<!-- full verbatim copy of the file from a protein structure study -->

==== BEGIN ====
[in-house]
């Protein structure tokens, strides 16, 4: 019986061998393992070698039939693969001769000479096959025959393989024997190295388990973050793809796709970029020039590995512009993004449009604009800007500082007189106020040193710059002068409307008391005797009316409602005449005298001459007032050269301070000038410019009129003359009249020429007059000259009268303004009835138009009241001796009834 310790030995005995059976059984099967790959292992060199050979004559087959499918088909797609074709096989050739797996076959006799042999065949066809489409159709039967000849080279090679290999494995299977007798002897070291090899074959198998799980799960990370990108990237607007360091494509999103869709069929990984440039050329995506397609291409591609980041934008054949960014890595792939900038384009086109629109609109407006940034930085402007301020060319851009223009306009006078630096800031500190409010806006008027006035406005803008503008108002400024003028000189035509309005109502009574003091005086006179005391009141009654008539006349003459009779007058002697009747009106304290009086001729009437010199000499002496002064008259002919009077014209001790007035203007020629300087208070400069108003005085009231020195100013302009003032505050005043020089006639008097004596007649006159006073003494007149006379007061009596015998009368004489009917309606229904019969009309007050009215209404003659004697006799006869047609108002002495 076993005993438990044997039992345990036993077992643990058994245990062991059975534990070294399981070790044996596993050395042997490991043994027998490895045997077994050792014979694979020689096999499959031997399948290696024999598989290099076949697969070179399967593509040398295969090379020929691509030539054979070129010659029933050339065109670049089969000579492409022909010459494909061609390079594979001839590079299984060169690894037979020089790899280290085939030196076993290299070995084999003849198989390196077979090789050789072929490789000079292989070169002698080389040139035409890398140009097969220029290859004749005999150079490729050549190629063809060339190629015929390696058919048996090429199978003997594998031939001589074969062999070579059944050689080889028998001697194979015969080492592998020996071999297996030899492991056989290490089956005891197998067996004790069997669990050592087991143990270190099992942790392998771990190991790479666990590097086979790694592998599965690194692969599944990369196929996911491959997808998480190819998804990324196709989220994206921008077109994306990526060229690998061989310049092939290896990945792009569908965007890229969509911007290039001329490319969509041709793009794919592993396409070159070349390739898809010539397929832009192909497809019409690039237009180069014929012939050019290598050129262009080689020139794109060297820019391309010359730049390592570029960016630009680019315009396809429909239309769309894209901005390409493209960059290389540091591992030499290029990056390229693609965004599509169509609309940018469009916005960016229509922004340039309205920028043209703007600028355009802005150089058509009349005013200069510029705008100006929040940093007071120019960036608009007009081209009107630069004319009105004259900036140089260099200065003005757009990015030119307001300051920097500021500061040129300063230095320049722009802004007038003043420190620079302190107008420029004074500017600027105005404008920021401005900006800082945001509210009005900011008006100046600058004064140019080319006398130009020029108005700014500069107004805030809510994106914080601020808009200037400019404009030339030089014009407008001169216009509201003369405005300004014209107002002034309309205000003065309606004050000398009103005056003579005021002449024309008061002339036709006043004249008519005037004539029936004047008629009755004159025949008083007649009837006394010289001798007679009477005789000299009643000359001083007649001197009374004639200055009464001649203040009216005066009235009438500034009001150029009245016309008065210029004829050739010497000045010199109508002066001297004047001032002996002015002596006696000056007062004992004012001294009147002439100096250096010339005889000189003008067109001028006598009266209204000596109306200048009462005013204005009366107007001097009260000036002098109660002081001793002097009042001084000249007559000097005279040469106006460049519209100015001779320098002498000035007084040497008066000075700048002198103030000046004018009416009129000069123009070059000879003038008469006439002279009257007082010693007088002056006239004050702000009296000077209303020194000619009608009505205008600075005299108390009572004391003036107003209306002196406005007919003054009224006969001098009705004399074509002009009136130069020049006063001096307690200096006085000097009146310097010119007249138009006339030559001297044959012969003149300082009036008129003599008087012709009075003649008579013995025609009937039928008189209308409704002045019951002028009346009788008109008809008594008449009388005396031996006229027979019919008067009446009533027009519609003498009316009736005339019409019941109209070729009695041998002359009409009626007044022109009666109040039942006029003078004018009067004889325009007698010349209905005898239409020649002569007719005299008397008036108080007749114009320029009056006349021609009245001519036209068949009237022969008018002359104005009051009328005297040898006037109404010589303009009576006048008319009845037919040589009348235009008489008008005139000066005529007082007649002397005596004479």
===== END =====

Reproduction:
[in-house]
């Protein structure tokens, strides 16, 4: 019986061998393992070698039939693969001769000479096959025959393989024997190295388990973050793809796709970029020039590995512009993004449009604009800007500082007189106020040193710059002068409307008391005797009316409602005449005298001459007032050269301070000038410019009129003359009249020429007059000259009268303004009835138009009241001796009834 310790030995005995059976059984099967790959292992060199050979004559087959499918088909797609074709096989050739797996076959006799042999065949066809489409159709039967000849080279090679290999494995299977007798002897070291090899074959198998799980799960990370990108990237607007360091494509999103869709069929990984440039050329995506397609291409591609980041934008054949960014890595792939900038384009086109629109609109407006940034930085402007301020060319851009223009306009006078630096800031500190409010806006008027006035406005803008503008108002400024003028000189035509309005109502009574003091005086006179005391009141009654008539006349003459009779007058002697009747009106304290009086001729009437010199000499002496002064008259002919009077014209001790007035203007020629300087208070400069108003005085009231020195100013302009003032505050005043020089006639008097004596007649006159006073003494007149006379007061009596015998009368004489009917309606229904019969009309007050009215209404003659004697006799006869047609108002002495 076993005993438990044997039992345990036993077992643990058994245990062991059975534990070294399981070790044996596993050395042997490991043994027998490895045997077994050792014979694979020689096999499959031997399948290696024999598989290099076949697969070179399967593509040398295969090379020929691509030539054979070129010659029933050339065109670049089969000579492409022909010459494909061609390079594979001839590079299984060169690894037979020089790899280290085939030196076993290299070995084999003849198989390196077979090789050789072929490789000079292989070169002698080389040139035409890398140009097969220029290859004749005999150079490729050549190629063809060339190629015929390696058919048996090429199978003997594998031939001589074969062999070579059944050689080889028998001697194979015969080492592998020996071999297996030899492991056989290490089956005891197998067996004790069997669990050592087991143990270190099992942790392998771990190991790479666990590097086979790694592998599965690194692969599944990369196929996911491959997808998480190819998804990324196709989220994206921008077109994306990526060229690998061989310049092939290896990945792009569908965007890229969509911007290039001329490319969509041709793009794919592993396409070159070349390739898809010539397929832009192909497809019409690039237009180069014929012939050019290598050129262009080689020139794109060297820019391309010359730049390592570029960016630009680019315009396809429909239309769309894209901005390409493209960059290389540091591992030499290029990056390229693609965004599509169509609309940018469009916005960016229509922004340039309205920028043209703007600028355009802005150089058509009349005013200069510029705008100006929040940093007071120019960036608009007009081209009107630069004319009105004259900036140089260099200065003005757009990015030119307001300051920097500021500061040129300063230095320049722009802004007038003043420190620079302190107008420029004074500017600027105005404008920021401005900006800082945001509210009005900011008006100046600058004064140019080319006398130009020029108005700014500069107004805030809510994106914080601020808009200037400019404009030339030089014009407008001169216009509201003369405005300004014209107002002034309309205000003065309606004050000398009103005056003579005021002449024309008061002339036709006043004249008519005037004539029936004047008629009755004159025949008083007649009837006394010289001798007679009477005789000299009643000359001083007649001197009374004639200055009464001649203040009216005066009235009438500034009001150029009245016309008065210029004829050739010497000045010199109508002066001297004047001032002996002015002596006696000056007062004992004012001294009147002439100096250096010339005889000189003008067109001028006598009266209204000596109306200048009462005013204005009366107007001097009260000036002098109660002081001793002097009042001084000249007559000097005279040469106006460049519209100015001779320098002498000035007084040497008066000075700048002198103030000046004018009416009129000069123009070059000879003038008469006439002279009257007082010693007088002056006239004050702000009296000077209303020194000619009608009505205008600075005299108390009572004391003036107003209306002196406005007919003054009224006969001098009705004399074509002009009136130069020049006063001096307690200096006085000097009146310097010119007249138009006339030559001297044959012969003149300082009036008129003599008087012709009075003649008579013995025609009937039928008189209308409704002045019951002028009346009788008109008809008594008449009388005396031996006229027979019919008067009446009533027009519609003498009316009736005339019409019941109209070729009695041998002359009409009626007044022109009666109040039942006029003078004018009067004889325009007698010349209905005898239409020649002569007719005299008397008036108080007749114009320029009056006349021609009245001519036209068949009237022969008018002359104005009051009328005297040898006037109404010589303009009576006048008319009845037919040589009348235009008489008008005139000066005529007082007649002397005596004479």